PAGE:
Police respond to event organised by controversial US pick-up artist Daryush Valizadeh

Controversial US pick-up artist Daryush Valizadeh, known also as Roosh V.
Controversial US pick-up artist Daryush Valizadeh, known also as Roosh V.PHOTO: SCREENGRAB FROM ROOSHV.COM

SINGAPORE - The Singapore Police Force (SPF) has reminded the public that it is illegal to organise or participate in a public assembly without a police permit, after news emerged that Singapore was among 43 countries chosen to host an "international meet-up" day organised by a controversial US pick-up artist and pro-rape advocate.

Fort Canning Park was initially listed as one of the 165 meeting spots worldwide for supporters of Mr Daryush Valizadeh, known also as Roosh V, to gather on Saturday (Feb 6).

Mr Valizadeh, who has since cancelled the event, runs a blog called Return Of Kings. It claims to be for "heterosexual, masculine men" who believe that "men should be masculine and women should be feminine".

Among the many controversial articles he had penned on the blog included one that called for rape to be made legal if done on private property.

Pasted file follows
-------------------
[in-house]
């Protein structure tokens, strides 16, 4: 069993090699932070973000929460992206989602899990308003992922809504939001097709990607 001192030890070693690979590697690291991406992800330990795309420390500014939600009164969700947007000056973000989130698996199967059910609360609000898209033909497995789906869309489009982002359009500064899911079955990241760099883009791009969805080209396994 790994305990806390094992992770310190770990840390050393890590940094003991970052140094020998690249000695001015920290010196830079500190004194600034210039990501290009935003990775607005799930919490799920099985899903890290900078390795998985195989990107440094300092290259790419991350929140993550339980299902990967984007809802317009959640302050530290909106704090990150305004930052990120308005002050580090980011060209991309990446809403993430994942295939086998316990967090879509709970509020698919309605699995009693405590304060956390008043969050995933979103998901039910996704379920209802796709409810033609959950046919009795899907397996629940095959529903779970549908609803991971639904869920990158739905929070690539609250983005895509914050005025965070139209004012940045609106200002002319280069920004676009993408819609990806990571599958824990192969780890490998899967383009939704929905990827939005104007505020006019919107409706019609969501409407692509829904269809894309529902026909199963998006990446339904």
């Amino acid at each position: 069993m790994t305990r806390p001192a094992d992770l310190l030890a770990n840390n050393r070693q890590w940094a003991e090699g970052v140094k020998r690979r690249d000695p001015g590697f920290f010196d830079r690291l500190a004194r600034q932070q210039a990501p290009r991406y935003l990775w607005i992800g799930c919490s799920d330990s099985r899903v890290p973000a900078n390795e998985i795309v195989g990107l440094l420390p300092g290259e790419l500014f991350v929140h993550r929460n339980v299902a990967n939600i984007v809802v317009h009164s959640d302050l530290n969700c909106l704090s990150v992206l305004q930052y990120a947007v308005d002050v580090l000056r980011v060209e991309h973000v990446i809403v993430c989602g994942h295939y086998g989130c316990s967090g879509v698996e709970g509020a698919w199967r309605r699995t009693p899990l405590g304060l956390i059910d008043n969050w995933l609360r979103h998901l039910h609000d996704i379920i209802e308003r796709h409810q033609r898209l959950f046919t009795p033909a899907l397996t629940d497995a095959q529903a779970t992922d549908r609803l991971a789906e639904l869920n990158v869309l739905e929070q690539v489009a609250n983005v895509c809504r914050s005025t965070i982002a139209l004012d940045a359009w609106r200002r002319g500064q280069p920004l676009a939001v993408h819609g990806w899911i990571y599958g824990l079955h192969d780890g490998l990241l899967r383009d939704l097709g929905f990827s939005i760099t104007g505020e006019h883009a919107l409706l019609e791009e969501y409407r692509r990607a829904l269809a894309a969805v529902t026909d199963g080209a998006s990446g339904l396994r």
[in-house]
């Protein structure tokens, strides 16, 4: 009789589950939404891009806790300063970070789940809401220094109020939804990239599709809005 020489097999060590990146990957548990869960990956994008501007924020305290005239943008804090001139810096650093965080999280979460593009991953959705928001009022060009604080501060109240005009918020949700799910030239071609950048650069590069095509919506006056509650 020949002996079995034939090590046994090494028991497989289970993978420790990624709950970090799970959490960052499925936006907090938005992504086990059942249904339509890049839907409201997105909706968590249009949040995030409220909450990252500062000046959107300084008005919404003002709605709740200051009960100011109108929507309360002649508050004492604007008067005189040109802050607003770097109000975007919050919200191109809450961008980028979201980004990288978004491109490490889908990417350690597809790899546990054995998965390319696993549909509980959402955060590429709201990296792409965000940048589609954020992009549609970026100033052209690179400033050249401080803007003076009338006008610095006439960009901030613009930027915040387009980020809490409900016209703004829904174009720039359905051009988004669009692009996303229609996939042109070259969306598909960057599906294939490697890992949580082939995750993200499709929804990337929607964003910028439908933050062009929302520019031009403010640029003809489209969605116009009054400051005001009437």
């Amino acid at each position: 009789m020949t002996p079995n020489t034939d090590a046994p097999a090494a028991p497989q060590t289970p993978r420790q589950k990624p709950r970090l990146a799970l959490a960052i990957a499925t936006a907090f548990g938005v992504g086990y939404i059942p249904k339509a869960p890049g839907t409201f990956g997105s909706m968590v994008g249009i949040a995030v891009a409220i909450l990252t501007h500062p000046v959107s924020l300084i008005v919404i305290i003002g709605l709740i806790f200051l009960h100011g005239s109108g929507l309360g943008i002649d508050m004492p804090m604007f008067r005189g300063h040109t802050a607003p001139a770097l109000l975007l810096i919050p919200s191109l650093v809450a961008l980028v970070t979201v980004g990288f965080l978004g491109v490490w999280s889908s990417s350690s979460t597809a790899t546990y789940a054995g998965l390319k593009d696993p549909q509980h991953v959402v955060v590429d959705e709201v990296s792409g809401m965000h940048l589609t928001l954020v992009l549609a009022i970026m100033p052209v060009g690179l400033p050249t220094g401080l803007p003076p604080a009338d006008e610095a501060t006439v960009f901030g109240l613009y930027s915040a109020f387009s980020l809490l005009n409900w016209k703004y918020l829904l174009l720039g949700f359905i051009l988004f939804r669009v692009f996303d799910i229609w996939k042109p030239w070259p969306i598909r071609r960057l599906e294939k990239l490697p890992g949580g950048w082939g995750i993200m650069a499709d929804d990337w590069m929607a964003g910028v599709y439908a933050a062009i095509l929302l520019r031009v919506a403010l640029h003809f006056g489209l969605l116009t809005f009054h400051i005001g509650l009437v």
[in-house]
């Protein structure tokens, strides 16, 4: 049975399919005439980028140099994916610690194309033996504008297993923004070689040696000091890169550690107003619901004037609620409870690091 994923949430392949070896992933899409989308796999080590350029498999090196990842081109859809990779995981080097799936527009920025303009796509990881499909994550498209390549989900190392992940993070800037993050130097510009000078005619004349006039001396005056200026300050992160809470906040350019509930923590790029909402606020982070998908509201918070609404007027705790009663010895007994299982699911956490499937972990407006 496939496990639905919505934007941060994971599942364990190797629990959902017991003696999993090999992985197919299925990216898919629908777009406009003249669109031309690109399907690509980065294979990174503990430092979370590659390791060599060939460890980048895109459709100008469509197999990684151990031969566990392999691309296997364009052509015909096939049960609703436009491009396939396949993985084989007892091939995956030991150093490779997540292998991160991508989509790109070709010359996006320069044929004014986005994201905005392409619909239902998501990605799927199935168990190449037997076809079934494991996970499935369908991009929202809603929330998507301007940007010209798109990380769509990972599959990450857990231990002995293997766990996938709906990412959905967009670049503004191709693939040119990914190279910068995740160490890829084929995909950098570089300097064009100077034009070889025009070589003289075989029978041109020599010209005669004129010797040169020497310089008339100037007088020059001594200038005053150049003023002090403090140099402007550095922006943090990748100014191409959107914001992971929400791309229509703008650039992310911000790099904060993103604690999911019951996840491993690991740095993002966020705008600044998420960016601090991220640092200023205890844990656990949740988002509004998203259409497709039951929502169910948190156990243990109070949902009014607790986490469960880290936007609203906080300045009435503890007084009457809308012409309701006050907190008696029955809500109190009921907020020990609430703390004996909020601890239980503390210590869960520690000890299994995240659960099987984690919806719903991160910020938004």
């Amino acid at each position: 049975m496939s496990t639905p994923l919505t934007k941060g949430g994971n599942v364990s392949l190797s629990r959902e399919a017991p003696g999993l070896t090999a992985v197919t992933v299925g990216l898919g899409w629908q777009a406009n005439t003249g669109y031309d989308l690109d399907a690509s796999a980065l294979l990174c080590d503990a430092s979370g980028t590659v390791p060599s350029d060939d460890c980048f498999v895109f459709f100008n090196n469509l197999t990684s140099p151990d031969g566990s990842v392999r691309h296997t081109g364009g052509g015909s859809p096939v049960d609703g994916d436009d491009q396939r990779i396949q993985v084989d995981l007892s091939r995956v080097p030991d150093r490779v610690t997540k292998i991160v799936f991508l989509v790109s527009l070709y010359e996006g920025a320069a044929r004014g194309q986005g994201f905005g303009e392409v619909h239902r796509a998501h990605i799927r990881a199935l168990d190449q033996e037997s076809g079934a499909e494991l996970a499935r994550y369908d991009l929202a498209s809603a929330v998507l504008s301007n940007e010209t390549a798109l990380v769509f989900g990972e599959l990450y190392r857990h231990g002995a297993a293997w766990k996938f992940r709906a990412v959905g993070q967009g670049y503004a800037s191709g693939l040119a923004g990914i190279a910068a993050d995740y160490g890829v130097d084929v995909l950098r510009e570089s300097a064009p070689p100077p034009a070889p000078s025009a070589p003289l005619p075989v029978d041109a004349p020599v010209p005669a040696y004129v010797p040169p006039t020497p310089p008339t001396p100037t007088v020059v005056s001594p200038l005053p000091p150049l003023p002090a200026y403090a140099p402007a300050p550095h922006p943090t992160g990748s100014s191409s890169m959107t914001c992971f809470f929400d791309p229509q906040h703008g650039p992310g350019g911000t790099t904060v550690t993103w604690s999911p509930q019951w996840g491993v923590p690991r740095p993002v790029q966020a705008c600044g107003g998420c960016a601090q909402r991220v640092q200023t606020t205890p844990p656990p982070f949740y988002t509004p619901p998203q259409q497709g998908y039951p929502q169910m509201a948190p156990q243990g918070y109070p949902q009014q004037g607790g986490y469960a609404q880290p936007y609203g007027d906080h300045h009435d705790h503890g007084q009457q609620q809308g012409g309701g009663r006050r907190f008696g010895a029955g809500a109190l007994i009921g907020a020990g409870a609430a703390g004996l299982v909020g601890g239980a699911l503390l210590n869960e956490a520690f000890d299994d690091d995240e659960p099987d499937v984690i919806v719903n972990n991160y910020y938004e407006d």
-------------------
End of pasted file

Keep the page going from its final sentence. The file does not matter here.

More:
Facing considerable backlash in many countries where meetings had been planned, Mr Valizadeh subsequently announced in a blog post on Wednesday (Feb 3) that he was calling off the event as he could "no longer guarantee the safety or privacy of the men who want to attend". 

"While I can’t stop men who want to continue meeting in private groups, there will be no official Return Of Kings meetups," the post added. 


Responding to a query from The Straits Times on Thursday (Feb 4), an SPF spokesman said: "The police are aware of the online posting to hold meetings in a number of cities. Singapore was identified as one of the meeting locations."

It added that doing so would constitute an offence under Public Order Act.

In November 2014, US-based dating coach and self-proclaimed pick-up artist Julien Blanc was barred from entering Singapore to conduct his seminars following an online petition.

Mr Blanc had come under fire when material from his courses were revealed to contain tactics appearing to suggest physical violence, intimidation and emotional abuse against women to persuade them to have sex.

Weighing in on this, Minister for Social and Family Development Tan Chuan-Jin said in a Facebook post on Thursday that "we should not just say no, but to affirm our own values by making a stand when we encounter bigotry, and to actively inculcate them in our children".